Recourse to the use of charms and invocations was also made as accompaniments to herbal medicine. It was expected that physical medicines, such as herbs assuaged pain; only the magical invocation affected the cure. Thus for example, the Ebers Papyrus describes several charms and invocations that were used to encourage healing. One is used before taking a herbal remedy as follows: “Come Remedy! Come thou who expellest (evil) things in this my stomach and in these my limbs!”; also the same text links the two perceived therapeutic options with the statement “Magic is effective together with medicine. Medicine is effective together with magic”. Other therapeutic options were used for various disease conditions, including massage: “Examination of a woman aching in her legs and her calves after walking
You should say of it ‘it is discharges of the womb’. You should treat it with a massage of her legs and calves with mud until she is well” [Kahun Medical Papyrus]; as well as therapeutic herbs and foods.

Herbs played a major part in Egyptian medicine. Examples of prescriptions can be found in the Ebers Papyrus which mentions the use of opium, cannabis, myrrh, frankincense, fennel, cassia, senna, thyme, henna, juniper, aloe, linseed and castor oil. “For the evacuation of the belly: Cow’s milk, 1; .grains, 1; honey 1; mash, sift, cook; take in four portions……To remedy the bowels: Melilot (?), 1; dates, 1; cook in oil; anoint sick part……To refresh an aching head: Flour, 1; incense, 1; wood of wa, 1; waneb plant, 1; mint (?), 1; horn of a stag, 1; sycamore (?) seeds, 1; seeds of [ (?)], 1; mason’s plaster (?), 1; seeds of zart, 1; water, 1; mash, apply to the head……To renew bowel movements in a constipated child: An old book, boil in oil, apply half on the belly to re-establish evacuation” [Ebers Papyrus]. Egyptians thought garlic and onions aided endurance, and consumed large quantities of them. Cloves of garlic have been found in Egyptian burial sites, including the tomb of Tutankhamen and in the sacred underground temple of the bulls at Saqqara. Leaves from many plants, such as willow, sycamore, acacia or the ym-tree, were used in poultices and the like. Tannic acid derived from acacia nuts commonly helped to heal burns. Tape worms, “the snakes in the belly,” were dealt with by an infusion of pomegranate root in water, which was strained and drunk. Animal products and minerals were also used as pharmacological agents. Honey and grease formed part of many wound treatments; mother’s milk was occasionally given against viral diseases like the common cold; fresh meat was laid on open wounds and sprains; and animal dung was thought to be effective at times. A cosmetics jar at the Cairo Museum bears the legend: “Eye lotion to be dispersed, good for eyesight.”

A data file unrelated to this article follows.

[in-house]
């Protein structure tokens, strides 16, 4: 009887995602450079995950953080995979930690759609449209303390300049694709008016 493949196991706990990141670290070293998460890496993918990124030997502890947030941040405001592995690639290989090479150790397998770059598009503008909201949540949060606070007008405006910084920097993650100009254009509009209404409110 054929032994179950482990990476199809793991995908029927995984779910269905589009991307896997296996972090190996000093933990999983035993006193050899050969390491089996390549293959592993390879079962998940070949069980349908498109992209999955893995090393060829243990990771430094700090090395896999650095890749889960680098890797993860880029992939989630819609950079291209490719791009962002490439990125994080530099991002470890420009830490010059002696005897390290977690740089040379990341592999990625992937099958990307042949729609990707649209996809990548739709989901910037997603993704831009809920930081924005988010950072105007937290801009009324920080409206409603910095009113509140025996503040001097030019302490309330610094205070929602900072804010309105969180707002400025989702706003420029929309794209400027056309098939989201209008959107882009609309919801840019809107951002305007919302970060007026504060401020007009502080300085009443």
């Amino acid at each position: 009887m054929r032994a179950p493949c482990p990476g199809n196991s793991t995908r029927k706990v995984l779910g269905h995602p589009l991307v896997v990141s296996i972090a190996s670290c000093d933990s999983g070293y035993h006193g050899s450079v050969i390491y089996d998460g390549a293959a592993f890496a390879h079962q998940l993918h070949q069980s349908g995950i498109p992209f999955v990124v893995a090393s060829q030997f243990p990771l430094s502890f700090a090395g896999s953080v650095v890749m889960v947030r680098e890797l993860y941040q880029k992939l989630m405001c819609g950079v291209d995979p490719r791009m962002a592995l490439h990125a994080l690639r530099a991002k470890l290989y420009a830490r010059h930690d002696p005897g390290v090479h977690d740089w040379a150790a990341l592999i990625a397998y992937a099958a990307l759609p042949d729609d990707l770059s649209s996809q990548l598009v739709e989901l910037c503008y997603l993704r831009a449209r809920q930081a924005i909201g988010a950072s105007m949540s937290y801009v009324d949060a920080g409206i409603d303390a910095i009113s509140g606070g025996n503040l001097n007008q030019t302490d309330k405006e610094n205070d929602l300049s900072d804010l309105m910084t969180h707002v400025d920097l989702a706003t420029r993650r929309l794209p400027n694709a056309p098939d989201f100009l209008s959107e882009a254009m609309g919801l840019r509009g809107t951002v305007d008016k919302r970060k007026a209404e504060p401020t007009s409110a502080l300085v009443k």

According to Herodotus there was a high degree of specialisation among physicians: “The practice of medicine is very specialized among them. Each physician treats just one disease. The country is full of physicians, some treat the eye, some the teeth, some of what belongs to the abdomen, and others internal diseases” [Herodotus, Histories 2,84]. Nothing certain is known about how physicians acquired their medical knowledge. It is probable that they were apprenticed to practising healers. Although the field was mainly dominated by men, we do find records of female physicians. An Old Kingdom female physician named Peseshet left a stele which recorded her positions of Overseer of Funerary Priestesses and of Overseer of Female Physicians.

Besides the medical conditions mentioned in the various medical papyri, evidence of disease states affecting the Ancient Egyptians is also furnished by the archaeological record.